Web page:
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SQLreduce: Reduce Verbose SQL Queries to Minimal Examples

Developers often face very large SQL queries that raise some errors. SQLreduce is a tool to reduce that complexity to a minimal query.

The Problem

Often a developer will have extremely large queries that will fail either during creation, or perhaps when a server migration or data change has happened. It can be difficult to parse a 100-line SQL statement to determine where the error occurred, so this tool will help you to isolate the cause of the bug.

Reduce Complexity With SQLreduce

This issue is solved by SQLreduce. SQLreduce takes as input an arbitrary SQL query which is then run against a PostgreSQL server. Various simplification steps are applied, checking after each step that the simplified query still triggers the same error from PostgreSQL. The end result is a SQL query with minimal complexity.

Note that SQLreduce does not try to derive a query that is semantically identical to the original, or produces the same query result—the input is assumed to be faulty, and we are looking for the minimal query that produces the same error message from PostgreSQL when run against a database. If the input query happens to produce no error, the minimal query output by SQLreduce will just be SELECT.

How It Works

We’ll use a complicated query to demonstrate how SQLreduce works and which steps are taken to remove noise from the input. The query is bogus and contains a bit of clutter that we want to remove:

Let’s pass the query to SQLreduce:

SQLreduce starts by parsing the input using pglast and libpg_query which expose the original PostgreSQL parser as a library with Python bindings. The result is a parse tree that is the basis for the next steps. The parse tree looks like this:

Pglast also contains a query renderer that can render back the parse tree as SQL, shown as the regenerated query below. The input query is run against PostgreSQL to determine the result, in this case ERROR: column pg_database.reltuples does not exist.

SQLreduce works by deriving new parse trees that are structurally simpler, generating SQL from that, and running these queries against the database. The first simplification steps work on the top level node, where SQLreduce tries to remove whole subtrees to quickly find a result. The first reduction tried is to remove LIMIT 10:

The query result is still ERROR: column pg_database.reltuples does not exist, indicated by a ✔ check mark. Next, ORDER BY 1 is removed, again successfully:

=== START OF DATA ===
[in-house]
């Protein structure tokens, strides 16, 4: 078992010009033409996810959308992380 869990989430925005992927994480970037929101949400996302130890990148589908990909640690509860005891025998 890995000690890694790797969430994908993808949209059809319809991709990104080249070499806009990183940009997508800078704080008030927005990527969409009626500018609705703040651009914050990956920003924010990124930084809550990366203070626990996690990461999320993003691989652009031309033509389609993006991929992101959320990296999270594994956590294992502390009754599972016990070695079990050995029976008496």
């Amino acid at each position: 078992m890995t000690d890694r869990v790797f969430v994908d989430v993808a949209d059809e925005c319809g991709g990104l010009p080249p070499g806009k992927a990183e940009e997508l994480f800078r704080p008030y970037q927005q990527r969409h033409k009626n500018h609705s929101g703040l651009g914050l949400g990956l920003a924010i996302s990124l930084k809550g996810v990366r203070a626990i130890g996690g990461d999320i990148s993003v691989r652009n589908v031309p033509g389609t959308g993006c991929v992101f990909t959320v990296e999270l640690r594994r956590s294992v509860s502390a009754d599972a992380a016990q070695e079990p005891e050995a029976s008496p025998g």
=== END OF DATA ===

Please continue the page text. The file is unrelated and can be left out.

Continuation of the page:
Now the entire target list is removed:

This shorter query is still equivalent to the original regarding the error message returned when it is run against the database. Now the first unsuccessful reduction step is tried, removing the entire FROM clause:

That query is also faulty, but triggers a different error message, so the previous parse tree is kept for the next steps. Again a whole subtree is removed, now the WHERE clause:

We have now reduced the input query so much that it doesn’t error out any more. The previous parse tree is still kept which now looks like this:

Now SQLreduce starts digging into the tree. There are several entries in the FROM clause, so it tries to shorten the list. First, pg_database is removed, but that doesn’t work, so pg_class is removed:

Since we have found a new minimal query, recursion restarts at top-level with another try to remove the WHERE clause. Since that doesn’t work, it tries to replace the expression with

NULL, but that doesn’t work either.

Now a new kind of step is tried: expression pull-up. We descend into WHERE clause, where we replace A < B first by A and then by B.

The first try did not work, but the second one did. Since we simplified the query, we restart at top-level to check if the FROM clause can be removed, but it is still required.

From A / B, we can again pull up A:

SQLreduce has found the minimal query that still raises ERROR: column pg_database.reltuples does not exist with this parse tree:

At the end of the run, the query is printed along with some statistics:

This minimal query can now be inspected to fix the bug in PostgreSQL or in the application.

This blog was originally published on credativ.com

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